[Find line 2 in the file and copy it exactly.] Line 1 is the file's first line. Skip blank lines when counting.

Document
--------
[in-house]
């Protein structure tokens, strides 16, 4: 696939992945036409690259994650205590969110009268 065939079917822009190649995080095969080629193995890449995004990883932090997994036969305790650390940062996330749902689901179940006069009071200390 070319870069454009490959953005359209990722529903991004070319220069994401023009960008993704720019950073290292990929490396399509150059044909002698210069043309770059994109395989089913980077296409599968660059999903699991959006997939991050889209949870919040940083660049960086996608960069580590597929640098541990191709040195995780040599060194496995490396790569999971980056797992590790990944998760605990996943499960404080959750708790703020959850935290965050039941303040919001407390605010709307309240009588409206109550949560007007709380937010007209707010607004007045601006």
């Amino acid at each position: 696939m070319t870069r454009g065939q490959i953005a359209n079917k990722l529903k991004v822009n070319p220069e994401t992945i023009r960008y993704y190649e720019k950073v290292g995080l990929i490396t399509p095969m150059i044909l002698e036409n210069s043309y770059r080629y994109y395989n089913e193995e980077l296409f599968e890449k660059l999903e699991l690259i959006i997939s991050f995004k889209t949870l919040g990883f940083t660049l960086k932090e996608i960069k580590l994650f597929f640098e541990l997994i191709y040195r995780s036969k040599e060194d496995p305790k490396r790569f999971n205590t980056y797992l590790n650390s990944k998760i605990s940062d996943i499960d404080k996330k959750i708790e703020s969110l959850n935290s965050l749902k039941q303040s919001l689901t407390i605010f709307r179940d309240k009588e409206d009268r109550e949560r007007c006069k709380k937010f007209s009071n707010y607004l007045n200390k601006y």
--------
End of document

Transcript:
């Protein structure tokens, strides 16, 4: 696939992945036409690259994650205590969110009268 065939079917822009190649995080095969080629193995890449995004990883932090997994036969305790650390940062996330749902689901179940006069009071200390 070319870069454009490959953005359209990722529903991004070319220069994401023009960008993704720019950073290292990929490396399509150059044909002698210069043309770059994109395989089913980077296409599968660059999903699991959006997939991050889209949870919040940083660049960086996608960069580590597929640098541990191709040195995780040599060194496995490396790569999971980056797992590790990944998760605990996943499960404080959750708790703020959850935290965050039941303040919001407390605010709307309240009588409206109550949560007007709380937010007209707010607004007045601006």